For game two in their series in New York, the Tampa Bay Rays will face Chase Whitley, a 26-year-old making his first start of the season and the 13th start of his major league career. It won't be the first time the Rays have faced Whitley—they failed to score in four innings against him last year—but it's close. What should you expect?
Let's start with the stuff.
This looks like a legitimate big-league starter on the face of it:
- His four-seam fastball has respectable if not overwhelming vertical rise.
- His two-seam is distinct form the four-seam, and has meaningful run and sink in relation to it.
- Whitley's slider lacks two-plane movement, but it does run just a little bit more than the average, and it's slightly harder than the average slider, so it's lack of depth isn't the end of the world for the pitch. I'd guess that it's a slider with a large handedness split (useful against righties, less-so against lefties).
- What the slider lacks in depth, Whitley makes up for with the depth of his changeup. It sinks 1.2 standard deviations more than the norm. This is the pitch to watch out for.
Really, the one thing holding Whitley back from being a better-known prospect is his lack of velocity. Here are the numbers from Brooks Baseball: fourseam at 91.6 mph; sinker at 91.5 mph; slider at 85.7 mph; changeup at 84.5 mph. That makes Whitley's margin of error small, and the lack of velocity differential keeps his changeup from being an elite-level offering.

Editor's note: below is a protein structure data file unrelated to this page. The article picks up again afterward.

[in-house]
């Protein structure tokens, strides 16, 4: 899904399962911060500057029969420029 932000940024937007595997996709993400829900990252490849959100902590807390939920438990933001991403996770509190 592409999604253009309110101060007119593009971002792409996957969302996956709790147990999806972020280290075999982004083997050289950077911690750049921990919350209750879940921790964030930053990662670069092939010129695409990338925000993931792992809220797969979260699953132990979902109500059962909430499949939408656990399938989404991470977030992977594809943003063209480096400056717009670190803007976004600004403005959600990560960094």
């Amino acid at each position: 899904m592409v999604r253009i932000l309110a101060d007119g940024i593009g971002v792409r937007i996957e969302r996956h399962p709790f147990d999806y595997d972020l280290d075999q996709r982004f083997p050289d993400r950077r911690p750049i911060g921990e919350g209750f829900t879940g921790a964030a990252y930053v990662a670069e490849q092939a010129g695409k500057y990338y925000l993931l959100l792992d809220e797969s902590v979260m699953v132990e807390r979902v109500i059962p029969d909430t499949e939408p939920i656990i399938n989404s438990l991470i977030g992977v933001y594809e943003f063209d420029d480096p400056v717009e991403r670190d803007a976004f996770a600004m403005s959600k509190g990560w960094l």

Looking at his usage numbers on Brooks, we see that Whitley is willing to throw all of his pitches to both lefties (with more changeups than sliders) and righties (with more sliders than changeups). Against the right-handed batters, he doesn't break out his changeup until he's ahead in the count. That's about the only real pattern he shows.
As expected from the pitch movement, his changeup produces the most whiffs, with a 52% (!) whiff rate against lefties and a 42% whiff rate against righties. He works it down and away exclusively to each.
His slider is a decent whiff pitch against same-handed righties (34%—also used down and away exclusively), but falls off a lot (15%—used both as a back-door pitch and on the back foot) when thrown to opposite-handed lefties.
Whitley has always sported good control numbers in the minors, with walk rates below 8% in 2012 and 2013 in triple-A and around 6% between triple-A and the majors last season, so I think it's safe to assume that he puts the ball where he wants to, but it is interesting that Whitley has never really been a starter in the minors, before serving as one for much of last year.
Here's what the Rays will trot out to face him.
Rays lineup for Tuesday #rays pic.twitter.com/cTePwbhy6U— Bill Chastain (@wwchastain) April 28, 2015
My advice is to look to hit the backdoor slider and the fastball on the outer edge of the plate and to spit on everything low unless Whitley proves he can own the bottom of the zone. Also, don't take advice from bloggers.